Before beginning a task, at the analysing phase, we start with a deep investigation into the feature we want to develop. After all the participants have completed their investigation, we hold a session to brainstorm ideas and find the optimal solution for it. I can definitely say, it’s in those sessions that you’re really expanding your horizons.
The brainstorming phase is followed by the team coding in pairs for mission critical tasks, and working individually for the straightforward ones.
Sometimes, developers can find better solutions on the way, but that could be a bit risky or could take longer time to deliver. That’s why we have a “Technical Debts” period, 1.5 months each year that we only use to focus on technical problems and debts – no business development.
We follow the rule of “no blame” for individuals if production issues occur, even if it's painful or costly to fix. Instead, we take an immediate action to fix the problem. Then, we simply take actions to understand what we need to do so it doesn’t happen again. These are the times which helped us to embrace the journey and move our mindset forward.
Long story short, we follow the rules of the Scrum methodology. The main idea is to keep the motivation and trust within the team as high as possible. I believe this is key for tech-driven companies.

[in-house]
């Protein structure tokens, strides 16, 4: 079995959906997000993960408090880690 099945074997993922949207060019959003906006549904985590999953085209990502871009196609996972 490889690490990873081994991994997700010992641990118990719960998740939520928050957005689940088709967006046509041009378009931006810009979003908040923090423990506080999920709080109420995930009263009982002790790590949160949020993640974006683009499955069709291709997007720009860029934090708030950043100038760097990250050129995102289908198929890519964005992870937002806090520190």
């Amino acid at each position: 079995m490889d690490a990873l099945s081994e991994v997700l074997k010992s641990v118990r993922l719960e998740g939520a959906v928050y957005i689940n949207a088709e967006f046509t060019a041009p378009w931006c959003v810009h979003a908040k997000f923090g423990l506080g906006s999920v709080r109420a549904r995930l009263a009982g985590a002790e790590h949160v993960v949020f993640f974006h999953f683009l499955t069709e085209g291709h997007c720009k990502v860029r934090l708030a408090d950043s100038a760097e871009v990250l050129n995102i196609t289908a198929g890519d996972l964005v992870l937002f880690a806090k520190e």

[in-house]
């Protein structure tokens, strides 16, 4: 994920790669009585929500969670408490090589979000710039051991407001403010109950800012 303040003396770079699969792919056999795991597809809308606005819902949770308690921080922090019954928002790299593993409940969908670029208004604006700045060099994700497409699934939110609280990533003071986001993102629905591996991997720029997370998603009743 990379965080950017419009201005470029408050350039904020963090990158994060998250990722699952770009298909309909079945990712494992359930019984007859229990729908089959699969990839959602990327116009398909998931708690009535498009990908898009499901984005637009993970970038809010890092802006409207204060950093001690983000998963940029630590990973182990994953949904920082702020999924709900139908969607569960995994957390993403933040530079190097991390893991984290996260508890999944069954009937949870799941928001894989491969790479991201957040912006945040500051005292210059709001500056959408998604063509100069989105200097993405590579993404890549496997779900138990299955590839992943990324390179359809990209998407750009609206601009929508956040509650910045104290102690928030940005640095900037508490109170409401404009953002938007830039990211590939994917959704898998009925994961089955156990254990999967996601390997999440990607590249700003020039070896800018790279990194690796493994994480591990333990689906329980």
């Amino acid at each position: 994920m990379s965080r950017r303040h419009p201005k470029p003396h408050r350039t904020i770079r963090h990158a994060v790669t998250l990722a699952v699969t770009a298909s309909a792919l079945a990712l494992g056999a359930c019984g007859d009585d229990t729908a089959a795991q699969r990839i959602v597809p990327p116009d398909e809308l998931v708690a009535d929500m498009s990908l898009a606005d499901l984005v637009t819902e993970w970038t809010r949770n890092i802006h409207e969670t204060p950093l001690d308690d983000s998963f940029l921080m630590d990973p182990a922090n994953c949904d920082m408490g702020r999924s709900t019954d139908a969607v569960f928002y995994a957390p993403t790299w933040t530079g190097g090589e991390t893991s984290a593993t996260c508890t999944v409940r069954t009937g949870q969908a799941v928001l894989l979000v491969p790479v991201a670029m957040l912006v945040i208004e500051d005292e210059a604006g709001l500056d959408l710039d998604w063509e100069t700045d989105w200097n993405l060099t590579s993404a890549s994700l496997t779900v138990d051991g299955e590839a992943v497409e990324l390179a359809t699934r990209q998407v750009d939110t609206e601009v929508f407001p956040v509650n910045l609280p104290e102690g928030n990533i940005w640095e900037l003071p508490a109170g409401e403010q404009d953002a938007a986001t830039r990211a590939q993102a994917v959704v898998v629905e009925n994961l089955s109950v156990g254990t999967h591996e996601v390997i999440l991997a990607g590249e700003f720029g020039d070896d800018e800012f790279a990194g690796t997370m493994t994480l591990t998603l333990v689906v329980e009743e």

With trust-led, motivated teams, there’s no room for micromanagement. This way, the code is a result of our multiple brains and ideas rather than a single engineering manager.
What else works for us? The answer is quite simple: Embracing the entire team! That’s easy to say, so I want to give you some real-life examples:
No task begins unless it’s understood by the entire team
We don’t start any task unless all of its requirements are totally understood by the team. Poorly understood tasks create unnecessary pressure for developers; they hold up projects and lower motivation while we wait for clarification from our stakeholders. As developers, we have to get a clear understanding of a task’s requirements, in order to schedule our days more precisely.
Including new items in our existing tech stack
As developers, there are always new tools to learn about and, sometimes, we can feel like we’re getting old and out-of-date if we keep using the same old technologies for years. That’s why we often challenge ourselves to incorporate new solutions within our tech stack.